How the media inhibits FREEDOM from child victims of trafficking

By Holly Austin Smith — From her column Speaking Out in the Washington Times

On July 2nd, 1992 I was lured into running away from home with a man who promised me a new life. This man told me that he would introduce me to Hollywood celebrities and that he would help me travel cross-country to experience different cities and different cultures. He said he could help me become a model or an actor or a songwriter. This man promised to change my life and to make my dreams come true.

Within hours of running away from home, this man threatened me and forced me into a life of prostitution. Approximately 36 hours later, I was spotted on the street by Atlantic City police officers. I was arrested, strip-searched, and threatened with juvenile detention until I gave them my real name. Handcuffed to a bench, I waited for my parents to arrive at the station.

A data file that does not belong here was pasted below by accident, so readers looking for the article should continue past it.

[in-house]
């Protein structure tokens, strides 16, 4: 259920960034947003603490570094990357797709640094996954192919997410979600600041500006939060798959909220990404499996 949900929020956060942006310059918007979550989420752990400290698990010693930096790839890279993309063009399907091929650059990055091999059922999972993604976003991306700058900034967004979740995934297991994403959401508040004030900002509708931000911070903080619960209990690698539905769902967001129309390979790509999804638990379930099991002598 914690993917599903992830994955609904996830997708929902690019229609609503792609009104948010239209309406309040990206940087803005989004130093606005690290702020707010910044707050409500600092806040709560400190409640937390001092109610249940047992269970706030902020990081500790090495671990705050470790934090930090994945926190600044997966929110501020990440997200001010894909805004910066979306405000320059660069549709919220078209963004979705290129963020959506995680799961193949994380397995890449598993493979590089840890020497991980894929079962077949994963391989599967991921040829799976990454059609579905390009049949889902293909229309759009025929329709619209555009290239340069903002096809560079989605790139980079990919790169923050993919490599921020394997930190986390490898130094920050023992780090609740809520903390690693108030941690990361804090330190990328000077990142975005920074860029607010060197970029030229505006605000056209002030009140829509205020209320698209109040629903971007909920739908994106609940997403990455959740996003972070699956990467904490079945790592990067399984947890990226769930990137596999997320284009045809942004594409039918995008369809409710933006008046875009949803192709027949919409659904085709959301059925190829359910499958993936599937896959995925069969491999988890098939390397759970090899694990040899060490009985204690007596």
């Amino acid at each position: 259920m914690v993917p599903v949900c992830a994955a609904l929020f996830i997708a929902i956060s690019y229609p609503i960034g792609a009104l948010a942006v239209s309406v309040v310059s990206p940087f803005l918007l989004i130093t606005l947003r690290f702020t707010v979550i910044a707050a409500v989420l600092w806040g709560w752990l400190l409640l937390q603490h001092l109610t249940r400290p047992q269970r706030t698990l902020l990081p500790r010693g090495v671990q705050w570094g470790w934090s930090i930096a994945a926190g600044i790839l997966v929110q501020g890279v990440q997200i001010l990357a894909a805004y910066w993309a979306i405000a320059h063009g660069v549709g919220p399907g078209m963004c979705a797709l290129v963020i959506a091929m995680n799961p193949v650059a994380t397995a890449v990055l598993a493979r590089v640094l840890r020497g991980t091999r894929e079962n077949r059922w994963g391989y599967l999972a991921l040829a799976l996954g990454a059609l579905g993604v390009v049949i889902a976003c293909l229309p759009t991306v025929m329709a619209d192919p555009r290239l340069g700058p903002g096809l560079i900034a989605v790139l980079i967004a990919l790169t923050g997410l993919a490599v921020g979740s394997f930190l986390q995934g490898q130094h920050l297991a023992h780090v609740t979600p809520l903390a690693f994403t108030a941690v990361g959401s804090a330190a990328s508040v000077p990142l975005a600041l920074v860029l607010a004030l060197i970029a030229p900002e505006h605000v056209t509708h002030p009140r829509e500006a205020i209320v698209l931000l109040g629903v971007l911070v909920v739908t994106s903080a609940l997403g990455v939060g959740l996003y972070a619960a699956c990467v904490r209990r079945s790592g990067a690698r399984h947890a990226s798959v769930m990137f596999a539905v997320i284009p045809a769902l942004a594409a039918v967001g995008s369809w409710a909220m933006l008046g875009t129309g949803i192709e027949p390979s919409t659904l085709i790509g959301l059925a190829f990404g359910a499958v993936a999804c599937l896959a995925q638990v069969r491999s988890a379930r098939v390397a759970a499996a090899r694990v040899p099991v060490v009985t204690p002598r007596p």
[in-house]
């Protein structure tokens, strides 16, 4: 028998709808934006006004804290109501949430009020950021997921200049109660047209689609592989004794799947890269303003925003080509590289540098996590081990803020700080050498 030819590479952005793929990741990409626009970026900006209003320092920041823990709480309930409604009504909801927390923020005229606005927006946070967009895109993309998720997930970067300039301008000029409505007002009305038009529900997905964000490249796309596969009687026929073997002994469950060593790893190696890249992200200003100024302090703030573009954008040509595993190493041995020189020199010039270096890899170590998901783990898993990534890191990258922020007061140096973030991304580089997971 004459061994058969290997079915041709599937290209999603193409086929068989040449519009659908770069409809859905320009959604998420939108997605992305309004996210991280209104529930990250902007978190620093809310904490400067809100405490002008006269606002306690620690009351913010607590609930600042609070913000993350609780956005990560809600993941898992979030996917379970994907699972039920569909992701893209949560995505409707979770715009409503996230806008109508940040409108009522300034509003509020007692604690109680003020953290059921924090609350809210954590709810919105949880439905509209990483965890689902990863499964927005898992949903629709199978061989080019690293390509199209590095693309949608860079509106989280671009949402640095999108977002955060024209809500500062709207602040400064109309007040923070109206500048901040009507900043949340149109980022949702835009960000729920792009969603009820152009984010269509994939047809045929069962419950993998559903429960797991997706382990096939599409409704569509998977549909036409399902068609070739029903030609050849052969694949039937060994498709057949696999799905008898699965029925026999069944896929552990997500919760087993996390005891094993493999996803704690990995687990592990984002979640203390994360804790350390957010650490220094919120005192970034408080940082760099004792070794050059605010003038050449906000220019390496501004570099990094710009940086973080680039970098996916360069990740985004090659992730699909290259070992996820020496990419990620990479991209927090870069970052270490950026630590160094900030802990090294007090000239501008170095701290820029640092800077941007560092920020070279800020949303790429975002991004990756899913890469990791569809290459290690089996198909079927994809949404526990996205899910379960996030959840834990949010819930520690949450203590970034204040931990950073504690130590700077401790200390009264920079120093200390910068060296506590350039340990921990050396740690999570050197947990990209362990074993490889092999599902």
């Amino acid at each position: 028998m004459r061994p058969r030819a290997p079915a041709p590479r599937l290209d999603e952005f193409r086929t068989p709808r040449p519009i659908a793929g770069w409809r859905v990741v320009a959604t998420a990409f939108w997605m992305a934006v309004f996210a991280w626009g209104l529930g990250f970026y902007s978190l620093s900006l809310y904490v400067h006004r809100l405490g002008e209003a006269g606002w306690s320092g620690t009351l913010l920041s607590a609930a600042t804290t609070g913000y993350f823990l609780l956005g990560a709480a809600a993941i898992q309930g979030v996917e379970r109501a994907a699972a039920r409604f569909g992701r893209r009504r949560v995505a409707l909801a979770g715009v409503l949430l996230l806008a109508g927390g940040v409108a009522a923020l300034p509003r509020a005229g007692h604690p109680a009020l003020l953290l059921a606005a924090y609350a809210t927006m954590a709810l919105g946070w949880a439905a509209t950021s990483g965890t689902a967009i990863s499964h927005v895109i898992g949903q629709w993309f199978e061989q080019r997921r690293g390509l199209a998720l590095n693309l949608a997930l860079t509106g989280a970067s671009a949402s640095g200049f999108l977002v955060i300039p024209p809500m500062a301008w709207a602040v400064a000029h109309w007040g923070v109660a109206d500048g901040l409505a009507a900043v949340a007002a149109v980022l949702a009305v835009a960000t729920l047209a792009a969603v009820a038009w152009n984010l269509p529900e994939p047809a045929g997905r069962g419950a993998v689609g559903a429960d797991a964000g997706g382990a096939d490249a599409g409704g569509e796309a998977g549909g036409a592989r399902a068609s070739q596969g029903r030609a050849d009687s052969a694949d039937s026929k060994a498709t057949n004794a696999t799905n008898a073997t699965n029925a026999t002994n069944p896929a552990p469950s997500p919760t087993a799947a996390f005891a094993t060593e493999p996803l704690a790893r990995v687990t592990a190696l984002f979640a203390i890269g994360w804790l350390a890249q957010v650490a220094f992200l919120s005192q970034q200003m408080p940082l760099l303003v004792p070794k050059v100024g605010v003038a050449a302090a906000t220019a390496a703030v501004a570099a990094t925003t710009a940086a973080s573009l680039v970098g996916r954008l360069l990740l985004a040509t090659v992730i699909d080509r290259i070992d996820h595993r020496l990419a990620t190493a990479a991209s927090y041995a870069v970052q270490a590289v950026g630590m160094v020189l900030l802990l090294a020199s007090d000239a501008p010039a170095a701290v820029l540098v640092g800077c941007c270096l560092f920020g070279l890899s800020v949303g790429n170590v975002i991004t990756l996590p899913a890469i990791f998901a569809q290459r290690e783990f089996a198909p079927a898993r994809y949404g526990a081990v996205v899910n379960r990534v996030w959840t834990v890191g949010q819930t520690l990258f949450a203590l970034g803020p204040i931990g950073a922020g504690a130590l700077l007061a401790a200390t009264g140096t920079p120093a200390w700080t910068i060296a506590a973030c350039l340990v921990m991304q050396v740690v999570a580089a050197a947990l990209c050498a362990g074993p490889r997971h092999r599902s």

I ask you- did I choose to do this? Based on these facts, would you say that I, at 14 years of age, set out to be a prostitute in Atlantic City? No, I didn’t. If I was guilty of anything, I was guilty of naivety.

Read the Article on the Washington Times website

2 thoughts on “How the media inhibits FREEDOM from child victims of trafficking

  1. I just watched this movie on the true movies channel called human trafficking and ended up turning it off because of the ‘true movies’ part

  2. we must not turn a blind eye to this. it is real and we have to stand up and do something. are we waiting for it to happen to us or our kids because it could. wake up and smell the coffee.

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